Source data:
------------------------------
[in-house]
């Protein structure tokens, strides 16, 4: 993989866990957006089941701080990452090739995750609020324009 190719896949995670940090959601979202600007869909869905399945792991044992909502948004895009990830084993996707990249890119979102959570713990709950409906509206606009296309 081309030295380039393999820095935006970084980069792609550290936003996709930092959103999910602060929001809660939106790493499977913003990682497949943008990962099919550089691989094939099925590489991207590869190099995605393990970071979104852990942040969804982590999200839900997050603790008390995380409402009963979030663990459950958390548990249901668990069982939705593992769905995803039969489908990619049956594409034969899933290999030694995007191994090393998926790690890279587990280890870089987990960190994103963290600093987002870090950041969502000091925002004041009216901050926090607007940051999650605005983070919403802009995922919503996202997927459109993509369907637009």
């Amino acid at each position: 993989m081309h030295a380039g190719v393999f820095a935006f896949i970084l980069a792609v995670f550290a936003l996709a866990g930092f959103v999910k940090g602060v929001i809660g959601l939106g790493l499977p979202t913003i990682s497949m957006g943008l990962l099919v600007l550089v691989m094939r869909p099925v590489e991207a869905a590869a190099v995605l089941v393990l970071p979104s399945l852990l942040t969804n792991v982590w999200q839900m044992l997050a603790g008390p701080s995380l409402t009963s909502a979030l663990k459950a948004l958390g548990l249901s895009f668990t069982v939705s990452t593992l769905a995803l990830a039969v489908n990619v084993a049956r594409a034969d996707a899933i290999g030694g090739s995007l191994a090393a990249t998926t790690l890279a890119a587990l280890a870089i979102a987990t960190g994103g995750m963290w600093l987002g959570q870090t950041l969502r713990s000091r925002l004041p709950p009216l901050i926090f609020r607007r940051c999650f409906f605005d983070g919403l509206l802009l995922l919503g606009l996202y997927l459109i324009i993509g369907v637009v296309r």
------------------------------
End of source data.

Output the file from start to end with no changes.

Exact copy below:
[in-house]
């Protein structure tokens, strides 16, 4: 993989866990957006089941701080990452090739995750609020324009 190719896949995670940090959601979202600007869909869905399945792991044992909502948004895009990830084993996707990249890119979102959570713990709950409906509206606009296309 081309030295380039393999820095935006970084980069792609550290936003996709930092959103999910602060929001809660939106790493499977913003990682497949943008990962099919550089691989094939099925590489991207590869190099995605393990970071979104852990942040969804982590999200839900997050603790008390995380409402009963979030663990459950958390548990249901668990069982939705593992769905995803039969489908990619049956594409034969899933290999030694995007191994090393998926790690890279587990280890870089987990960190994103963290600093987002870090950041969502000091925002004041009216901050926090607007940051999650605005983070919403802009995922919503996202997927459109993509369907637009």
């Amino acid at each position: 993989m081309h030295a380039g190719v393999f820095a935006f896949i970084l980069a792609v995670f550290a936003l996709a866990g930092f959103v999910k940090g602060v929001i809660g959601l939106g790493l499977p979202t913003i990682s497949m957006g943008l990962l099919v600007l550089v691989m094939r869909p099925v590489e991207a869905a590869a190099v995605l089941v393990l970071p979104s399945l852990l942040t969804n792991v982590w999200q839900m044992l997050a603790g008390p701080s995380l409402t009963s909502a979030l663990k459950a948004l958390g548990l249901s895009f668990t069982v939705s990452t593992l769905a995803l990830a039969v489908n990619v084993a049956r594409a034969d996707a899933i290999g030694g090739s995007l191994a090393a990249t998926t790690l890279a890119a587990l280890a870089i979102a987990t960190g994103g995750m963290w600093l987002g959570q870090t950041l969502r713990s000091r925002l004041p709950p009216l901050i926090f609020r607007r940051c999650f409906f605005d983070g919403l509206l802009l995922l919503g606009l996202y997927l459109i324009i993509g369907v637009v296309r």